If you want to do this, you should be ready to add some extra RAM in your NAS as virtual machines usually want at least 4GB ram each. Most NAS hardware comes with a 2 or 4GB ram which isn’t enough.
Options When Choosing a NAS
If you have decided that a NAS is a good move and you would like to get one yourself, you should choose the option that fits you and your economy the best. Maybe you are just looking to sharing some files to other devices? Maybe you would like to have a personal cloud? Maybe you have some spare parts from an old computer that you want to use for a NAS. All the options are available.
A NAS System from Known Manufacturers
The easiest option, though a bit more expensive, is to just purchase a NAS. There are hundreds of NAS systems on the market from different manufacturers, both good and bad. However, the only two manufacturers that I would really recommend is Synology and QNAP. They are both big, working a lot with NAS systems and have come very far in the software that they provide.
Both Synology and QNAP is easy to set up and their software is easy to use, even for people who are not very tech savvy. It’s built on the foundation of apps, so you have an App store where you download apps that gives you more features and functionality. Both manufacturers also offer good support for their hardware.
Using an External Hard drive Plugged into a Router
If you are just looking to share storage with others in your network, getting an external hard drive, like this Toshiba 1TB hard drive from Amazon, to your router’s USB could be a good idea. Most routers with USB will offer some form of network storage in their software. What you do is simply connect the external drive and then configure the router to use it as a storage option. It’s important that the router and the external hard drive supports USB 3.0 for faster speeds.
Using an Old Computer with FreeNAS
A third option would be to take an old computer that you have at home and install a software called FreeNAS. This software can do most, if not all and more, things that a NAS from Synology or QNAP can but it’s free. The caveat here is that it’s not as easy to use and I would not recommend this system to anyone that doesn’t understand computers and IT.
Why I Recommend the Synology SD218+
As I said earlier, I only recommend getting a NAS from either Synology or QNAP because that is the manufacturers that I believe the most in. But if you asked me what NAS I would recommend, the Synology DS218+ on Amazon is my choice, and here’s why.
I recently got the question from a friend, which NAS she would get. She is not very tech savvy and just wants it to work. The reason why she wanted a NAS was that her laptop crashed a few months ago and she did not have any backup. To solve this, she asked for a solution.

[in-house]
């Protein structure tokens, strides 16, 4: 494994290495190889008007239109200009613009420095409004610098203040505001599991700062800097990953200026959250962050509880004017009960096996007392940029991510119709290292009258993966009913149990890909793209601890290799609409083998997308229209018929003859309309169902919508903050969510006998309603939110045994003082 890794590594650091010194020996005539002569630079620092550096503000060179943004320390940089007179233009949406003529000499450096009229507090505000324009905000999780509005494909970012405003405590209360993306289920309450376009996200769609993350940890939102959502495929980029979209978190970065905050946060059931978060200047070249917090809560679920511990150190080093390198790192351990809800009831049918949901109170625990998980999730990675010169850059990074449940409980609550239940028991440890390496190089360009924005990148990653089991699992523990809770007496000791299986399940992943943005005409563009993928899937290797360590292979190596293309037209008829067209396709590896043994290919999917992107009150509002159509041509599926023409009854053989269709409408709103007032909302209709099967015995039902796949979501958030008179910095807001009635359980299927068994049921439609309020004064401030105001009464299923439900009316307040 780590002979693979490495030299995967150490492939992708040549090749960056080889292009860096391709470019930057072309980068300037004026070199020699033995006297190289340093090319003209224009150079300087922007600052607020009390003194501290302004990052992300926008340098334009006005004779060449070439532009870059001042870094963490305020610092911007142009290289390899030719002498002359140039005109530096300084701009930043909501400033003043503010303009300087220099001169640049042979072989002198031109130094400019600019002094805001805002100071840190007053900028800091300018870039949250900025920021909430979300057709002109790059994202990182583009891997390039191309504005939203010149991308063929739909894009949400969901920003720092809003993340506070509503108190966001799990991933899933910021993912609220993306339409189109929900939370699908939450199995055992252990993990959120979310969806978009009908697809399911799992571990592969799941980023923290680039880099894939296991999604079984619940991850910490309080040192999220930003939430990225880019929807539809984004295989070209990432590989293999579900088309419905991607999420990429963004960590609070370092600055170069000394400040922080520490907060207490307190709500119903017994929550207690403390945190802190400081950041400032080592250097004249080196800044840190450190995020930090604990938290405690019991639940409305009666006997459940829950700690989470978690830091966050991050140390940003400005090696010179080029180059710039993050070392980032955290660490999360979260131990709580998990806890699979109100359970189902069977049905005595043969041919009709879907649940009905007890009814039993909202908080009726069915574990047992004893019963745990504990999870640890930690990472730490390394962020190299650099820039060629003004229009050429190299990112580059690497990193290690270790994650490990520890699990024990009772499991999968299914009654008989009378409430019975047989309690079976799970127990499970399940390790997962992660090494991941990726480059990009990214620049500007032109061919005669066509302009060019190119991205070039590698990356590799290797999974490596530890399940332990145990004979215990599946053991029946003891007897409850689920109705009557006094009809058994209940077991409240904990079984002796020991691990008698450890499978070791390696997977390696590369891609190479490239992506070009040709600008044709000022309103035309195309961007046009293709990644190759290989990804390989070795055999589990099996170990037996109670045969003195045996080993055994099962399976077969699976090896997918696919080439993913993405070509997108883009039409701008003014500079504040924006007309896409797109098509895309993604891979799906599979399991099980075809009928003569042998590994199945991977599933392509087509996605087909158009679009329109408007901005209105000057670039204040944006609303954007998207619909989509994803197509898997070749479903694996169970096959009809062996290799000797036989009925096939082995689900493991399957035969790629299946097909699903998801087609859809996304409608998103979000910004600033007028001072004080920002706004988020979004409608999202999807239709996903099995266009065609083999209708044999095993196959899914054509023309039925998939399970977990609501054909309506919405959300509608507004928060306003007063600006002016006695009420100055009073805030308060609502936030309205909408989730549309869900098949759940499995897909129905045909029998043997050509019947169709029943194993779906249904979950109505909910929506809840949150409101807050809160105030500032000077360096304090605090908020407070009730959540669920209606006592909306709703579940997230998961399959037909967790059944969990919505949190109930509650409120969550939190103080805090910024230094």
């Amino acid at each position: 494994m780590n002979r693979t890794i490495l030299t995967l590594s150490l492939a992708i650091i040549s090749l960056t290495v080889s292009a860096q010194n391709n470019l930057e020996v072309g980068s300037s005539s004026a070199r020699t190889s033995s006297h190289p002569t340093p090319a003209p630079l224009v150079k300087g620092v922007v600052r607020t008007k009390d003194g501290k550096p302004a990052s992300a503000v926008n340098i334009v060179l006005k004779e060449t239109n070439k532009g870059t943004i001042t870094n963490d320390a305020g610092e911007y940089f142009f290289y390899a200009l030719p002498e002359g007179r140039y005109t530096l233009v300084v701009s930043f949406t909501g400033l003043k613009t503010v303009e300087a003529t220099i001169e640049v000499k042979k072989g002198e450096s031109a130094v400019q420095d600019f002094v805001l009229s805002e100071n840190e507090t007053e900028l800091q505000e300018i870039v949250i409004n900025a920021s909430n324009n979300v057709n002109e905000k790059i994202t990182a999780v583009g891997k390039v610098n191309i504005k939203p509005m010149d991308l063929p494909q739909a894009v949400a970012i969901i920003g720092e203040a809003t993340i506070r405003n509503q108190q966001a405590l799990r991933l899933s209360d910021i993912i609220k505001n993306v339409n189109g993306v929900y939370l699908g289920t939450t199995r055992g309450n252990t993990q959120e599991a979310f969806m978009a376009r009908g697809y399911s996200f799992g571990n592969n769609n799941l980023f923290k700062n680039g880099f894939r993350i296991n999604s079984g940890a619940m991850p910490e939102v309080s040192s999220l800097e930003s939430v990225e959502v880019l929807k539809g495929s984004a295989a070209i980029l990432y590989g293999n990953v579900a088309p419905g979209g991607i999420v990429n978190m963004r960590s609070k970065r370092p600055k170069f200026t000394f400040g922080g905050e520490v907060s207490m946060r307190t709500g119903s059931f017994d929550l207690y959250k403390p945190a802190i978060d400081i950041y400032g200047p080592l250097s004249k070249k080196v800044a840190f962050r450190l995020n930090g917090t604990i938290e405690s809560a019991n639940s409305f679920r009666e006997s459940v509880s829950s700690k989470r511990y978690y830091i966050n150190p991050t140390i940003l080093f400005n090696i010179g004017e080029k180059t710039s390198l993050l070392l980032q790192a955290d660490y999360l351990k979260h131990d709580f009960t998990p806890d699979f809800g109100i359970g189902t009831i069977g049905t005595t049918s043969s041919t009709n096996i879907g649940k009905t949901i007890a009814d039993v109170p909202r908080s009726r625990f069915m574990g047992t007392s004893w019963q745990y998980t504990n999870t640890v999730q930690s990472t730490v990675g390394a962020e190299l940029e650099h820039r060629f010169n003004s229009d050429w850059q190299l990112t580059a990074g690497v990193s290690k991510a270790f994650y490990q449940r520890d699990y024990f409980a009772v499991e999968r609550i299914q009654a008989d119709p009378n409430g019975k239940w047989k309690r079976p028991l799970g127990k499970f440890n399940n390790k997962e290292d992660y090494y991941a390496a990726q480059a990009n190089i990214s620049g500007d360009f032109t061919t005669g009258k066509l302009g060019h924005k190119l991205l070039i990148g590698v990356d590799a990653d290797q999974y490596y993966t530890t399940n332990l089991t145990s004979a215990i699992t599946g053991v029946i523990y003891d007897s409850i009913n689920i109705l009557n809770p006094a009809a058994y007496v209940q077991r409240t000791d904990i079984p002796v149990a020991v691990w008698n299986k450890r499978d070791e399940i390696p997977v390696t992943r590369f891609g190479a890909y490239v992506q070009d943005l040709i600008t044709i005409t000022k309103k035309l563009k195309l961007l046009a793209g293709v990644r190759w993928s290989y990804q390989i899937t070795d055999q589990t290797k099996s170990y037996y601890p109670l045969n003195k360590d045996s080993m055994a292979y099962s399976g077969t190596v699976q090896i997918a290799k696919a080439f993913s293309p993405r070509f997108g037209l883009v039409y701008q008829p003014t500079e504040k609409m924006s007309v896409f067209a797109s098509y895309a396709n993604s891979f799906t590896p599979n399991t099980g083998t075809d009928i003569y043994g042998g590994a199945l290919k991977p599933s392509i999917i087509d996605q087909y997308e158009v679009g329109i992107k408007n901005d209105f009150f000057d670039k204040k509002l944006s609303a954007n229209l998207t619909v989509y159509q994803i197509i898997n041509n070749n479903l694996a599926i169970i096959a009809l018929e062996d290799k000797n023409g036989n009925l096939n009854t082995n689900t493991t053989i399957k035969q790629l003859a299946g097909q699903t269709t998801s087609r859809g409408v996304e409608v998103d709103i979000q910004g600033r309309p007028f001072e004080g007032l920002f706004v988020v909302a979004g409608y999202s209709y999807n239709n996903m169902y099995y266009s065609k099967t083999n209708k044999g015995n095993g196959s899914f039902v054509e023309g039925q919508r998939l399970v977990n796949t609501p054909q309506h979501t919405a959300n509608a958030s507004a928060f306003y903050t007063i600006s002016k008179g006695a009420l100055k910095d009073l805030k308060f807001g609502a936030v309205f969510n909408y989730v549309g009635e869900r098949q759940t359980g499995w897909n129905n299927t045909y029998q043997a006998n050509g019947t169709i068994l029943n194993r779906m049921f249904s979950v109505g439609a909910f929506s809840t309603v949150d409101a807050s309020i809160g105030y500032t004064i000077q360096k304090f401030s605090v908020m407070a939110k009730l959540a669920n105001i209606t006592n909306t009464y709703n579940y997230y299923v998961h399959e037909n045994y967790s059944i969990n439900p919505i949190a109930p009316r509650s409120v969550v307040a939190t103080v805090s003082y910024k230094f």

I find Synology’s software easier to use and cleaner so they get a point right there. Also, I have never had any problems with a Synology NAS and I have only been happy with them. It’s not to say that QNAP is bad, but I had one break at work.
The DS218+ is cheaper NAS that still offer a lot of performance. There is a cheaper version called DS218play but there is one reason why the DS218+ is better and that is hardware. The + model has 2GB of ram while the play-version only has 1GB. Sure, 1GB might be enough for most things but having that extra hardware for not so much more is always better.
However, the CPU is also different and here is the big change. The play-version has an ARM-processor while the plus-model has an Intel. This opens a lot more possibilities on what you can do with your NAS. For example, installing Plex on a DS208play isn’t possible because Plex doesn’t support ARM-based processors.
This is also true for virtual machines, as any operating system is running better on an Intel-processor than one that is ARM-based.
So, it’s for the much better hardware while still a good price that I would recommend the DS218+. Any NAS will perform well for you but if you are simply looking to get up and running with your first NAS without being limited to what you can do, I highly recommend the Synology DS218+ as well as two WD Red 2TB disks from Amazon. WD Red is a series of hard drives that are made for NAS systems and offers the best performance running 24/7.
Should You Get a NAS?
Yes, you should get a NAS. Yeah, I guess that you weren’t surprised by the answer, but if you don’t have a NAS, you should get something else that lets you back up all your files so that you have them if the worst would happen, that is the most important thing.
I would say that it comes down to security, privacy, and flexibility. How much do you care about securing your files? How much do you value your privacy? How great would you think it would be to have your files on the go? That is up to you, but I know what I would choose, any day of the week.